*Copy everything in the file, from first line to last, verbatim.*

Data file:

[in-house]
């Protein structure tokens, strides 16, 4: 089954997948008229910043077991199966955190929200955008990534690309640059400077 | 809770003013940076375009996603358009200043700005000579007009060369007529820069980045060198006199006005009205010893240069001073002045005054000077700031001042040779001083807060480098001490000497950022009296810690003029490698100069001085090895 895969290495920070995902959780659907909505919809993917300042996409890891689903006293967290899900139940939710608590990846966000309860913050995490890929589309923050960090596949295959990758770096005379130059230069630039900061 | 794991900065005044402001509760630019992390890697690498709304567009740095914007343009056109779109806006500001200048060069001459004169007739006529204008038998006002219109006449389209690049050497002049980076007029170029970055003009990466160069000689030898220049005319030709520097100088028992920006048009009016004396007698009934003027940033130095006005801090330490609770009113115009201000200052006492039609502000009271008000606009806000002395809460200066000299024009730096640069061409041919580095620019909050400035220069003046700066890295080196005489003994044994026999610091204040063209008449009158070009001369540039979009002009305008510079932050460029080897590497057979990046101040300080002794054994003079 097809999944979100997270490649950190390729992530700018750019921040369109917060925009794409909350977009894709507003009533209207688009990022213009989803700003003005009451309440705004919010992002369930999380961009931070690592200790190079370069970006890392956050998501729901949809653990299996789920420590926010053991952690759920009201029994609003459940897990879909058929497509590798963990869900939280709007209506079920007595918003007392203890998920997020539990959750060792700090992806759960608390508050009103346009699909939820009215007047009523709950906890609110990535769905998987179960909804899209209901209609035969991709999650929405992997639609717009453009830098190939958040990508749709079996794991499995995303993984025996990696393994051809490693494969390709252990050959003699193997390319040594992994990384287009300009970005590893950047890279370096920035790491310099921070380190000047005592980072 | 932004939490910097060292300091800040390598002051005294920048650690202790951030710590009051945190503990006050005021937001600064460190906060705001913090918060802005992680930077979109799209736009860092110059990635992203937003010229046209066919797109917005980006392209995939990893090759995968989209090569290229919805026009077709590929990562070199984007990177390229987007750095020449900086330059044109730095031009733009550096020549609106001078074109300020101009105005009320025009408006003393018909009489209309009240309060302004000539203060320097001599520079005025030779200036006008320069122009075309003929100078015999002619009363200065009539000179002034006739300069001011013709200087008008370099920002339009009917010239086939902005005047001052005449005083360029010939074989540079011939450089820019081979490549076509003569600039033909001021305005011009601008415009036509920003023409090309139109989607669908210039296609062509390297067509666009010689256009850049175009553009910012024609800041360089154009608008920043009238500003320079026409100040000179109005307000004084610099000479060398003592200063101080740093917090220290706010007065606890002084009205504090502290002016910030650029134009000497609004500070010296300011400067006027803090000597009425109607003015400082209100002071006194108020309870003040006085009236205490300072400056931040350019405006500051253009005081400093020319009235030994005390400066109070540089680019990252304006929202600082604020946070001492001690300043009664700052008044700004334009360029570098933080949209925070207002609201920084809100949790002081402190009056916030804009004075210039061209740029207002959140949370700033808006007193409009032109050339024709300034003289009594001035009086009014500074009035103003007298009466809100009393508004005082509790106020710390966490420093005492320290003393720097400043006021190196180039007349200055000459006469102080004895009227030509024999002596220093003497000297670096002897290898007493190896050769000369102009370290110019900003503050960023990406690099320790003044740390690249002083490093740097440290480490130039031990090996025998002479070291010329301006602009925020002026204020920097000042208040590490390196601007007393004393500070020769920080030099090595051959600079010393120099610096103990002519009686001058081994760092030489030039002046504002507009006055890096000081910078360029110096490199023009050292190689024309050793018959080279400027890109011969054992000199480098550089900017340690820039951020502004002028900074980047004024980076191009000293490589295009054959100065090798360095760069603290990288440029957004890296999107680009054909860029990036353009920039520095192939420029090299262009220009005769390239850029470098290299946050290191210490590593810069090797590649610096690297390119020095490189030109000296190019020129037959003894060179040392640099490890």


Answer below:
[in-house]
């Protein structure tokens, strides 16, 4: 089954997948008229910043077991199966955190929200955008990534690309640059400077 | 809770003013940076375009996603358009200043700005000579007009060369007529820069980045060198006199006005009205010893240069001073002045005054000077700031001042040779001083807060480098001490000497950022009296810690003029490698100069001085090895 895969290495920070995902959780659907909505919809993917300042996409890891689903006293967290899900139940939710608590990846966000309860913050995490890929589309923050960090596949295959990758770096005379130059230069630039900061 | 794991900065005044402001509760630019992390890697690498709304567009740095914007343009056109779109806006500001200048060069001459004169007739006529204008038998006002219109006449389209690049050497002049980076007029170029970055003009990466160069000689030898220049005319030709520097100088028992920006048009009016004396007698009934003027940033130095006005801090330490609770009113115009201000200052006492039609502000009271008000606009806000002395809460200066000299024009730096640069061409041919580095620019909050400035220069003046700066890295080196005489003994044994026999610091204040063209008449009158070009001369540039979009002009305008510079932050460029080897590497057979990046101040300080002794054994003079 097809999944979100997270490649950190390729992530700018750019921040369109917060925009794409909350977009894709507003009533209207688009990022213009989803700003003005009451309440705004919010992002369930999380961009931070690592200790190079370069970006890392956050998501729901949809653990299996789920420590926010053991952690759920009201029994609003459940897990879909058929497509590798963990869900939280709007209506079920007595918003007392203890998920997020539990959750060792700090992806759960608390508050009103346009699909939820009215007047009523709950906890609110990535769905998987179960909804899209209901209609035969991709999650929405992997639609717009453009830098190939958040990508749709079996794991499995995303993984025996990696393994051809490693494969390709252990050959003699193997390319040594992994990384287009300009970005590893950047890279370096920035790491310099921070380190000047005592980072 | 932004939490910097060292300091800040390598002051005294920048650690202790951030710590009051945190503990006050005021937001600064460190906060705001913090918060802005992680930077979109799209736009860092110059990635992203937003010229046209066919797109917005980006392209995939990893090759995968989209090569290229919805026009077709590929990562070199984007990177390229987007750095020449900086330059044109730095031009733009550096020549609106001078074109300020101009105005009320025009408006003393018909009489209309009240309060302004000539203060320097001599520079005025030779200036006008320069122009075309003929100078015999002619009363200065009539000179002034006739300069001011013709200087008008370099920002339009009917010239086939902005005047001052005449005083360029010939074989540079011939450089820019081979490549076509003569600039033909001021305005011009601008415009036509920003023409090309139109989607669908210039296609062509390297067509666009010689256009850049175009553009910012024609800041360089154009608008920043009238500003320079026409100040000179109005307000004084610099000479060398003592200063101080740093917090220290706010007065606890002084009205504090502290002016910030650029134009000497609004500070010296300011400067006027803090000597009425109607003015400082209100002071006194108020309870003040006085009236205490300072400056931040350019405006500051253009005081400093020319009235030994005390400066109070540089680019990252304006929202600082604020946070001492001690300043009664700052008044700004334009360029570098933080949209925070207002609201920084809100949790002081402190009056916030804009004075210039061209740029207002959140949370700033808006007193409009032109050339024709300034003289009594001035009086009014500074009035103003007298009466809100009393508004005082509790106020710390966490420093005492320290003393720097400043006021190196180039007349200055000459006469102080004895009227030509024999002596220093003497000297670096002897290898007493190896050769000369102009370290110019900003503050960023990406690099320790003044740390690249002083490093740097440290480490130039031990090996025998002479070291010329301006602009925020002026204020920097000042208040590490390196601007007393004393500070020769920080030099090595051959600079010393120099610096103990002519009686001058081994760092030489030039002046504002507009006055890096000081910078360029110096490199023009050292190689024309050793018959080279400027890109011969054992000199480098550089900017340690820039951020502004002028900074980047004024980076191009000293490589295009054959100065090798360095760069603290990288440029957004890296999107680009054909860029990036353009920039520095192939420029090299262009220009005769390239850029470098290299946050290191210490590593810069090797590649610096690297390119020095490189030109000296190019020129037959003894060179040392640099490890």